Summer is a perfect opportunity to attract college interns who have valuable skills and knowledge your business can use without the salary expectations of a seasoned employee.

Here are some tips from recruitment experts and small business owners on ways you can spread the word about opportunities and attract summer interns and recent college grads.

1. Give them tangible educational value

Today’s college students are expected to be able to demonstrate their worth to potential employers with tangible proof of their skills and the results of their efforts, backed by real-world experience. In tandem, the Gallup poll “How Millennials Want to Work and Live” reveals that millennials (those born between 1980 and 1996) are interested in work that extends beyond a title or bullet point on their resume: The opportunity to learn and develop is one of the most important aspects they consider when accepting (or leaving) a job. This attraction to continuing education and breadth of knowledge is a competitive advantage small business owners can leverage to attract college interns and recent grads, especially when you can’t compensate like a larger employer.

Find out what skills your potential employees want to develop, and how you can support their education in those areas. Pay for your interns and recent grads to complete reputable webinars and online learning courses. You could also and potentially pay for them to attend professional workshops designed to further develop their skills and practical knowledge. For a few hundred dollars (which may also be a tax-deductible business expense), you can provide younger hires tangible knowledge and development opportunities and build a reputation as a small business owner with a commitment to developing young talent. Jordan Wan, founder/CEO of sales recruiting platform CloserIQ says he recently tripled the size of his team by marketing the training and development his company could offer recruits. “In today’s competitive war on talent, not many startups can afford to pay for these,” says Wan.

2. Act as a mentor to your summer interns

As more colleges offer entrepreneurship as a topic of study, small business ownership is the primary goal for many college students, not a dream they hope to aspire to after they’ve spent time in corporate America. Appeal to future entrepreneurs by sharing what you know. Include the fact that you will actively mentor employees and interns in your job descriptions, pay for attendance at networking opportunities, and provide hands-on exposure and interaction with the many functions and tasks running a business entails. The hands-on experience and social connections you can provide a budding entrepreneur early in their career is a valuable benefit worth promoting.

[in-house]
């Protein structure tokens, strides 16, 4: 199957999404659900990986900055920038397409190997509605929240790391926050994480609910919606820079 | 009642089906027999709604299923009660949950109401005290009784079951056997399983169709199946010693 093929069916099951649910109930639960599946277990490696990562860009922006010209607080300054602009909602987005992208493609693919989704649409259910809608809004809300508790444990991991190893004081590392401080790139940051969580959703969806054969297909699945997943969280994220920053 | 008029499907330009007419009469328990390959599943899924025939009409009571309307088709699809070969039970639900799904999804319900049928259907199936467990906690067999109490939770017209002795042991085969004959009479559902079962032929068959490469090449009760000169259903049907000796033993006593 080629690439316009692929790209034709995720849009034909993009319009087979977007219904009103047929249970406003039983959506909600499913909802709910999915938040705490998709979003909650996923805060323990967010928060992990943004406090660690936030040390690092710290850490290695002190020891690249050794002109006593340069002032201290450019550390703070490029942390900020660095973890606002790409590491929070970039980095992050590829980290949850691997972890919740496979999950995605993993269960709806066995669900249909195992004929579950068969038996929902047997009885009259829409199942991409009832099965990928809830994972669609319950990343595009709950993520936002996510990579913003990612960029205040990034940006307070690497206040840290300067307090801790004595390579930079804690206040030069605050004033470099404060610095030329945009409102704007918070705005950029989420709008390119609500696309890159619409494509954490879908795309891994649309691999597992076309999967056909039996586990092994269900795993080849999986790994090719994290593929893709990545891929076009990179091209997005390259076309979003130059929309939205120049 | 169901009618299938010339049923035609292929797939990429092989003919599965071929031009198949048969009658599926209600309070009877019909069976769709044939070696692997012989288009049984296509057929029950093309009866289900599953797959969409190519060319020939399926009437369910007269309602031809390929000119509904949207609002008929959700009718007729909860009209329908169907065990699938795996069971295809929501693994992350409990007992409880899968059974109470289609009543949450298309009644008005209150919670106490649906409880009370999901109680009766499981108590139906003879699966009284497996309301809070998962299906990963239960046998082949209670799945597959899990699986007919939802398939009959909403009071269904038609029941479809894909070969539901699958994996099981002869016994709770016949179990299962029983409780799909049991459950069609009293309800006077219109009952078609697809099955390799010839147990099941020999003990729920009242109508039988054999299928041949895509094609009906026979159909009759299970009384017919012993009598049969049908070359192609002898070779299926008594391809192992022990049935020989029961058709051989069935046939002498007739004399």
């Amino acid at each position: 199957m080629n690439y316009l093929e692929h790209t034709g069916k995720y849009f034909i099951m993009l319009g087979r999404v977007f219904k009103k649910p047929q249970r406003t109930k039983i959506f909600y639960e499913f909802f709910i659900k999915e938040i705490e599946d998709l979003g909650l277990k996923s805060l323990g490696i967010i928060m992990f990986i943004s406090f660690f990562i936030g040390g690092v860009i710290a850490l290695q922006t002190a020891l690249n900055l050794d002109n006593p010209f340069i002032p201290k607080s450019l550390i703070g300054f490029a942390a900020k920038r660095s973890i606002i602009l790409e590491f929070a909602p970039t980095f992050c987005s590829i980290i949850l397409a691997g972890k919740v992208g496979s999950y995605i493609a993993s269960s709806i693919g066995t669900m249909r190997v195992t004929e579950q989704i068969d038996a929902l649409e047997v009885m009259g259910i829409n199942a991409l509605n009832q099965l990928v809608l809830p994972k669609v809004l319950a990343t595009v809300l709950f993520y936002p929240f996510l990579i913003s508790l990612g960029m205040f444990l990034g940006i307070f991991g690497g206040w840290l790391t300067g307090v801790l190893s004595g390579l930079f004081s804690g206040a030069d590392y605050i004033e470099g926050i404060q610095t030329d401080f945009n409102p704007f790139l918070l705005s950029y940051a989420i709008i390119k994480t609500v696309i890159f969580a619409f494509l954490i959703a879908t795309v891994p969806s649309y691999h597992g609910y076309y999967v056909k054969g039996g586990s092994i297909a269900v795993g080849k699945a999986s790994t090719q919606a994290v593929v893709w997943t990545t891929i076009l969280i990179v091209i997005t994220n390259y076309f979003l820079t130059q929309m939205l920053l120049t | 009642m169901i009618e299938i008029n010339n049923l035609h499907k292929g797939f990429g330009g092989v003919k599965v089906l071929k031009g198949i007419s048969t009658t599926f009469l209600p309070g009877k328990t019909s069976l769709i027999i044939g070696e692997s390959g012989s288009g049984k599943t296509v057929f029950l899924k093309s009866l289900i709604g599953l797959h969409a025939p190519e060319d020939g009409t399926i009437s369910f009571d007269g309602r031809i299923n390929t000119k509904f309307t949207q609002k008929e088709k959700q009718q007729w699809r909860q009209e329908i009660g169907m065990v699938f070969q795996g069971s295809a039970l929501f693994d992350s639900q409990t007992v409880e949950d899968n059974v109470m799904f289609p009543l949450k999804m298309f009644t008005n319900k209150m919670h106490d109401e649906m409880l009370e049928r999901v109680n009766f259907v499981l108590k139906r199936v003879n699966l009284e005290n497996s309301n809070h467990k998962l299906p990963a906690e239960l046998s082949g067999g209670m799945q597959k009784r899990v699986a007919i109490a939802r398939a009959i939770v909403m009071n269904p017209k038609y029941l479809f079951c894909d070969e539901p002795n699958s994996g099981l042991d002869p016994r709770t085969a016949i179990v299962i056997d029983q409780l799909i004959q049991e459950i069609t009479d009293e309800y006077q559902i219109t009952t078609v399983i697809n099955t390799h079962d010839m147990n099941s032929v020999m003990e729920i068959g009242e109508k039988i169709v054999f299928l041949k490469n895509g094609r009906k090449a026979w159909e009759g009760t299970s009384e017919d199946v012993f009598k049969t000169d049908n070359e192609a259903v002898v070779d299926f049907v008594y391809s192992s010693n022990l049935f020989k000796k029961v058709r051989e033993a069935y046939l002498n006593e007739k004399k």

3. Brand your company in the channels your top recruits frequent

“We have found that traditional recruiting methods, such as career fairs and job boards, aren’t as effective in recruiting students and recent graduates,” says Allison Hernandez, managing partner at marketing agency Lotus 823. “Instead, we use social media to offer unique content on skills we look for in candidates, along with content about office culture and employee growth.” Hernandez says her firm also uses local university event calendars to engage college students and staff on social media. For example, they use trending hashtags about college sports and events to post relevant social media content and to identify and interact with online influencers, including college students, professors, and college organizations. “It has been extremely cost-efficient, and we’ve cut down on dollars we would normally spend in advertising on LinkedIn or securing spots at multiple career fairs,” says Hernandez. Perhaps most importantly, she says that the quality of submitted resumes has improved immensely.

4. Promote your culture to current and potential summer interns

Though Gallup’s millennial research reveals that the perceived importance younger workers place on informal dress codes and office perks like video games and pool tables may have been overstated in the media, it does confirm millennials care about an engaging workplace culture. Marissa Letendre of Right Recruit says small business owners can promote their environment with authentic feedback from staff. “Ask employees to create video testimonials about what it is like to work at your business. Create an additional page on your website to feature your culture and office perks along with testimonials and opportunities; it’s low-cost and can really have a high return,” says Letendre. She also recommends inviting employees to share their feedback about your company on popular employer review sites: “Many candidates (especially younger candidates like interns/recent grads) are researching companies on Glassdoor before even applying.”

Stuart McClure, founder and CMO of online deal finding startup Love the Sales says he’s attracted summer interns and recent college grads to his company with flexible workplace hours and perks that make a younger employee’s life a little easier. “Interns have very little money. We always cover their travel and food costs so they can focus purely on their work with a positive mindset without the stress of worrying if they can afford to get to the office,” says McClure.

Stephanie is a former financial services marketer-turned-freelance writer who covers personal finance, career, health, and small business news. Her work is published in national media outlets, including USA Today, Fast Company, Real Simple, and Forbes. Connect with her on Twitter at @STCWriting.

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